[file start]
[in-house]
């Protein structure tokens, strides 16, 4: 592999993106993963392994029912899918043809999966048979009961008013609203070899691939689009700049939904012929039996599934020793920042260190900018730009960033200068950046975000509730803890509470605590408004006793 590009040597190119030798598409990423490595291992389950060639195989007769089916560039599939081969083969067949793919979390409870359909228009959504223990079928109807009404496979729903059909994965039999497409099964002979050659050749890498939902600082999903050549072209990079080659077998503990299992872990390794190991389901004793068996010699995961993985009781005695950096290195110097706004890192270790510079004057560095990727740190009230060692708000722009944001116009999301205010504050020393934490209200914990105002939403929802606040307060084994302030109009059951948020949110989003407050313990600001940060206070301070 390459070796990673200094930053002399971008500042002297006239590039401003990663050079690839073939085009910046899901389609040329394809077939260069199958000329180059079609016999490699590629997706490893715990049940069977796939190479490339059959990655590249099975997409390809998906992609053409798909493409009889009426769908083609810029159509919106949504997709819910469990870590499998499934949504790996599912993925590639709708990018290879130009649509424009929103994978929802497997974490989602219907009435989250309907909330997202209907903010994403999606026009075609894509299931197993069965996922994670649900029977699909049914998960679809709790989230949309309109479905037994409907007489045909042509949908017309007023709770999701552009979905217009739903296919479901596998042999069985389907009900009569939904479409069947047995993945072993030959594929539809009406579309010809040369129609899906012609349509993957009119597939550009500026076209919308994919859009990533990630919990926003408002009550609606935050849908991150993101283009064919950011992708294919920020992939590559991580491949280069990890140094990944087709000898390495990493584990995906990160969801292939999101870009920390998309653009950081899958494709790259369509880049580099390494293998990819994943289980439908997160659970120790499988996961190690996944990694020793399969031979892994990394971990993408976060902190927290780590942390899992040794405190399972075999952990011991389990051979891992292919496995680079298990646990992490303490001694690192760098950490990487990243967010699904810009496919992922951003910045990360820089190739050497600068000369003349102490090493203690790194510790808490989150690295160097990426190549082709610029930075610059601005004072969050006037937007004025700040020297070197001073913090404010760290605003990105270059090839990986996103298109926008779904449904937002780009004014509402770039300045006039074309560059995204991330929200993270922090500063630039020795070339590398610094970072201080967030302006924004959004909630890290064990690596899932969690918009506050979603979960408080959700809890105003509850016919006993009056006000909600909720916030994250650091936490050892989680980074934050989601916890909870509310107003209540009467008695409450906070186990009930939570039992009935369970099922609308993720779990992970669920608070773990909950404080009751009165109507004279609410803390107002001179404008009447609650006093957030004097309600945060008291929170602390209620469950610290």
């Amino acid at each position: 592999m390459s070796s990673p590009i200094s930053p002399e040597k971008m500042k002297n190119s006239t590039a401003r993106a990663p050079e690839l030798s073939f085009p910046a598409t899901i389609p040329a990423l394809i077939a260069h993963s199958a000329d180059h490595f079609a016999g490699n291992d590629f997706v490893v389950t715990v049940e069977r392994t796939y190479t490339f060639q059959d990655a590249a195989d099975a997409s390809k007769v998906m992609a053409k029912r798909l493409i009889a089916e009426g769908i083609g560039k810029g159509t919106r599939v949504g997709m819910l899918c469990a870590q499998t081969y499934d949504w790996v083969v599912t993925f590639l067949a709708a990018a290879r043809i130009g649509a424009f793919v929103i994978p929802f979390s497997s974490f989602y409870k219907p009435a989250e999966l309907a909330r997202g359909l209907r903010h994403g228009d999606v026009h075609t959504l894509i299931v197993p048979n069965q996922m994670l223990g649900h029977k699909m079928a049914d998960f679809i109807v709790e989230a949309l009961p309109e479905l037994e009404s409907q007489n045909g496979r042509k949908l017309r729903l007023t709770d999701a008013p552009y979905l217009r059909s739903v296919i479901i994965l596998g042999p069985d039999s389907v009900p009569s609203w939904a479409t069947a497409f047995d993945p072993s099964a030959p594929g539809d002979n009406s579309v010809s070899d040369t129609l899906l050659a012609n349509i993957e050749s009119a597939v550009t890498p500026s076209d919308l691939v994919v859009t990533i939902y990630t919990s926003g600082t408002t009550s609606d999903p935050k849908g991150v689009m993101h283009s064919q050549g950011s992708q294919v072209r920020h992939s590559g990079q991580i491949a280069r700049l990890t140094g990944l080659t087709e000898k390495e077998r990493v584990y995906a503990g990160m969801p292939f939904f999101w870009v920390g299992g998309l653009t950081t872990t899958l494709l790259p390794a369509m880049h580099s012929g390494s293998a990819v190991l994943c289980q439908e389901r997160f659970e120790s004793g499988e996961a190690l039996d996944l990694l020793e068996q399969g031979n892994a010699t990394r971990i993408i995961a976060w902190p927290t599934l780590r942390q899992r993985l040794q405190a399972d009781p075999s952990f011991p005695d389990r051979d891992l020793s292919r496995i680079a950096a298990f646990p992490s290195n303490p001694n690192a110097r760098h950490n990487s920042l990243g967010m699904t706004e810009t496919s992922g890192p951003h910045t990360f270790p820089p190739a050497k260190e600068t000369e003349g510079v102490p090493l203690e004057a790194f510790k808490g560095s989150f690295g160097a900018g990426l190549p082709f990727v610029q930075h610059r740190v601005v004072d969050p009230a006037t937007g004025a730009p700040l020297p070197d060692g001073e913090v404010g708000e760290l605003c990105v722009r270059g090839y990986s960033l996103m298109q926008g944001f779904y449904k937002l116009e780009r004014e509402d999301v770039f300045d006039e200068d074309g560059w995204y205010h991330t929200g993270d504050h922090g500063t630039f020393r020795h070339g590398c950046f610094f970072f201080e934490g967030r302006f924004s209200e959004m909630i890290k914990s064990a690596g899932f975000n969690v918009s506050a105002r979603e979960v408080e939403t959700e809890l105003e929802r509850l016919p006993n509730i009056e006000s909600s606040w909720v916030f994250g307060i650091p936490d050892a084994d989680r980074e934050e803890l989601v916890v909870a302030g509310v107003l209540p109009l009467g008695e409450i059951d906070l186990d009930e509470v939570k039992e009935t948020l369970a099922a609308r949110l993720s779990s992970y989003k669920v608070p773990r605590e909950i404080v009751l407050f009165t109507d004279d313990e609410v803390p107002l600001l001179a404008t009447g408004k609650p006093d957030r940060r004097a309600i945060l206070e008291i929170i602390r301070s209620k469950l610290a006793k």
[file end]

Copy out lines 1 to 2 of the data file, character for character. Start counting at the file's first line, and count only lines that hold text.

[in-house]
């Protein structure tokens, strides 16, 4: 592999993106993963392994029912899918043809999966048979009961008013609203070899691939689009700049939904012929039996599934020793920042260190900018730009960033200068950046975000509730803890509470605590408004006793 590009040597190119030798598409990423490595291992389950060639195989007769089916560039599939081969083969067949793919979390409870359909228009959504223990079928109807009404496979729903059909994965039999497409099964002979050659050749890498939902600082999903050549072209990079080659077998503990299992872990390794190991389901004793068996010699995961993985009781005695950096290195110097706004890192270790510079004057560095990727740190009230060692708000722009944001116009999301205010504050020393934490209200914990105002939403929802606040307060084994302030109009059951948020949110989003407050313990600001940060206070301070 390459070796990673200094930053002399971008500042002297006239590039401003990663050079690839073939085009910046899901389609040329394809077939260069199958000329180059079609016999490699590629997706490893715990049940069977796939190479490339059959990655590249099975997409390809998906992609053409798909493409009889009426769908083609810029159509919106949504997709819910469990870590499998499934949504790996599912993925590639709708990018290879130009649509424009929103994978929802497997974490989602219907009435989250309907909330997202209907903010994403999606026009075609894509299931197993069965996922994670649900029977699909049914998960679809709790989230949309309109479905037994409907007489045909042509949908017309007023709770999701552009979905217009739903296919479901596998042999069985389907009900009569939904479409069947047995993945072993030959594929539809009406579309010809040369129609899906012609349509993957009119597939550009500026076209919308994919859009990533990630919990926003408002009550609606935050849908991150993101283009064919950011992708294919920020992939590559991580491949280069990890140094990944087709000898390495990493584990995906990160969801292939999101870009920390998309653009950081899958494709790259369509880049580099390494293998990819994943289980439908997160659970120790499988996961190690996944990694020793399969031979892994990394971990993408976060902190927290780590942390899992040794405190399972075999952990011991389990051979891992292919496995680079298990646990992490303490001694690192760098950490990487990243967010699904810009496919992922951003910045990360820089190739050497600068000369003349102490090493203690790194510790808490989150690295160097990426190549082709610029930075610059601005004072969050006037937007004025700040020297070197001073913090404010760290605003990105270059090839990986996103298109926008779904449904937002780009004014509402770039300045006039074309560059995204991330929200993270922090500063630039020795070339590398610094970072201080967030302006924004959004909630890290064990690596899932969690918009506050979603979960408080959700809890105003509850016919006993009056006000909600909720916030994250650091936490050892989680980074934050989601916890909870509310107003209540009467008695409450906070186990009930939570039992009935369970099922609308993720779990992970669920608070773990909950404080009751009165109507004279609410803390107002001179404008009447609650006093957030004097309600945060008291929170602390209620469950610290």